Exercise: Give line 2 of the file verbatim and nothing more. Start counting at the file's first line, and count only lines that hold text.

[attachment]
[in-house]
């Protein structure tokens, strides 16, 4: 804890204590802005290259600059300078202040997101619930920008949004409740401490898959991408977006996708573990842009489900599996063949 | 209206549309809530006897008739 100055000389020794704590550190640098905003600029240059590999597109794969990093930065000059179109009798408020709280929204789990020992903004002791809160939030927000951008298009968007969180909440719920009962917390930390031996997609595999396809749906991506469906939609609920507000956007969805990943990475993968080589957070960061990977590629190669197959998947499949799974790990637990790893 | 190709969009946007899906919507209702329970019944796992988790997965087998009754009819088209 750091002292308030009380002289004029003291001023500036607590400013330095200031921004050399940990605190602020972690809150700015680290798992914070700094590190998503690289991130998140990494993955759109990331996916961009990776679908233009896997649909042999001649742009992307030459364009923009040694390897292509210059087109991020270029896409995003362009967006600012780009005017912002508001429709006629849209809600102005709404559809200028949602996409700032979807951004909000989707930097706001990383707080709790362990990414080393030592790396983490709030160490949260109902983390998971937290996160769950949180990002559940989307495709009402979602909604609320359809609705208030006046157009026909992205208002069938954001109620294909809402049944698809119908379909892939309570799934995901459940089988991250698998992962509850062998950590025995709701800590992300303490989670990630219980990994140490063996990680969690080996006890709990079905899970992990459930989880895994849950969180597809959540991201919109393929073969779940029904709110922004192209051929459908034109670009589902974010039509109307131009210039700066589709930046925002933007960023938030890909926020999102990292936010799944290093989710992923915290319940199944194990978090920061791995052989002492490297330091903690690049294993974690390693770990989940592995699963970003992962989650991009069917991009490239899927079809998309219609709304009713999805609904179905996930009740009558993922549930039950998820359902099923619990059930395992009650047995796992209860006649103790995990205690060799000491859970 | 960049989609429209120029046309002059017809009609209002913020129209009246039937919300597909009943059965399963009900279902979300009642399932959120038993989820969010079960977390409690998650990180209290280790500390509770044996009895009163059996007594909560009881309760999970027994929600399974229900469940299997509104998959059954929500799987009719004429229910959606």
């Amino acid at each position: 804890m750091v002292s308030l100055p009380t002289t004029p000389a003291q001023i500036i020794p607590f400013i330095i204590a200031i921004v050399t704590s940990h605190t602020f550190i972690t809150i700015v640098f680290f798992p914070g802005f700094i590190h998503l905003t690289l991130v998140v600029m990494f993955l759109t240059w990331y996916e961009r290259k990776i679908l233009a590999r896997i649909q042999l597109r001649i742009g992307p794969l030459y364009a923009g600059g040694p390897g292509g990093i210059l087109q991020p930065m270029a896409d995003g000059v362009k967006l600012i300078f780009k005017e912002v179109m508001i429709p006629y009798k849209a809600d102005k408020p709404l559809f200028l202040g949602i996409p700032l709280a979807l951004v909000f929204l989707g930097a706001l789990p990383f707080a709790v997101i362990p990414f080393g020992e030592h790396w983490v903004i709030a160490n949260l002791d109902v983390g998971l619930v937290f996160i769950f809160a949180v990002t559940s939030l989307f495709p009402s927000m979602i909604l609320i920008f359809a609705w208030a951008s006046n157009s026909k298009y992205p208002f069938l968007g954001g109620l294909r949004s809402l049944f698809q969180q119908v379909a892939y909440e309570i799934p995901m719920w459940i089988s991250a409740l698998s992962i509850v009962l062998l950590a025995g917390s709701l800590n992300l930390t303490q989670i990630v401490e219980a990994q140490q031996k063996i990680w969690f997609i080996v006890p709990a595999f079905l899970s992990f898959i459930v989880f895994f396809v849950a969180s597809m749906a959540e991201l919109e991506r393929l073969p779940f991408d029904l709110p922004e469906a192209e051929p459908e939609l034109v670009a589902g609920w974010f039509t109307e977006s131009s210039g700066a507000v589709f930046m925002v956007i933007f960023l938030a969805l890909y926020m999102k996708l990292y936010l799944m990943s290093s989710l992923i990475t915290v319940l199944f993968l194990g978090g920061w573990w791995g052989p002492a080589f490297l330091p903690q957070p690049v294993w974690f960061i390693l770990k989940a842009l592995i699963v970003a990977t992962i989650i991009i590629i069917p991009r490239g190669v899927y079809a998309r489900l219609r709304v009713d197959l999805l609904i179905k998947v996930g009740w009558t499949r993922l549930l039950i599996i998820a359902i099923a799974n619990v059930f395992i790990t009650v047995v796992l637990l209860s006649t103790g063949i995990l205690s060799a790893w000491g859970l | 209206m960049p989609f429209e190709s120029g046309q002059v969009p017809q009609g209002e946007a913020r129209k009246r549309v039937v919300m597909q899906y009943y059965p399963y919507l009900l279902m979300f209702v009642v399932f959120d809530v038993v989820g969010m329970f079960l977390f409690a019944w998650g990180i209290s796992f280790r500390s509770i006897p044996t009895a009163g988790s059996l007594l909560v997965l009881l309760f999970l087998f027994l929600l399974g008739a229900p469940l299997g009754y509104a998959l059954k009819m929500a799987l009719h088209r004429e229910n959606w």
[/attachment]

């Protein structure tokens, strides 16, 4: 804890204590802005290259600059300078202040997101619930920008949004409740401490898959991408977006996708573990842009489900599996063949 | 209206549309809530006897008739 100055000389020794704590550190640098905003600029240059590999597109794969990093930065000059179109009798408020709280929204789990020992903004002791809160939030927000951008298009968007969180909440719920009962917390930390031996997609595999396809749906991506469906939609609920507000956007969805990943990475993968080589957070960061990977590629190669197959998947499949799974790990637990790893 | 190709969009946007899906919507209702329970019944796992988790997965087998009754009819088209 750091002292308030009380002289004029003291001023500036607590400013330095200031921004050399940990605190602020972690809150700015680290798992914070700094590190998503690289991130998140990494993955759109990331996916961009990776679908233009896997649909042999001649742009992307030459364009923009040694390897292509210059087109991020270029896409995003362009967006600012780009005017912002508001429709006629849209809600102005709404559809200028949602996409700032979807951004909000989707930097706001990383707080709790362990990414080393030592790396983490709030160490949260109902983390998971937290996160769950949180990002559940989307495709009402979602909604609320359809609705208030006046157009026909992205208002069938954001109620294909809402049944698809119908379909892939309570799934995901459940089988991250698998992962509850062998950590025995709701800590992300303490989670990630219980990994140490063996990680969690080996006890709990079905899970992990459930989880895994849950969180597809959540991201919109393929073969779940029904709110922004192209051929459908034109670009589902974010039509109307131009210039700066589709930046925002933007960023938030890909926020999102990292936010799944290093989710992923915290319940199944194990978090920061791995052989002492490297330091903690690049294993974690390693770990989940592995699963970003992962989650991009069917991009490239899927079809998309219609709304009713999805609904179905996930009740009558993922549930039950998820359902099923619990059930395992009650047995796992209860006649103790995990205690060799000491859970 | 960049989609429209120029046309002059017809009609209002913020129209009246039937919300597909009943059965399963009900279902979300009642399932959120038993989820969010079960977390409690998650990180209290280790500390509770044996009895009163059996007594909560009881309760999970027994929600399974229900469940299997509104998959059954929500799987009719004429229910959606």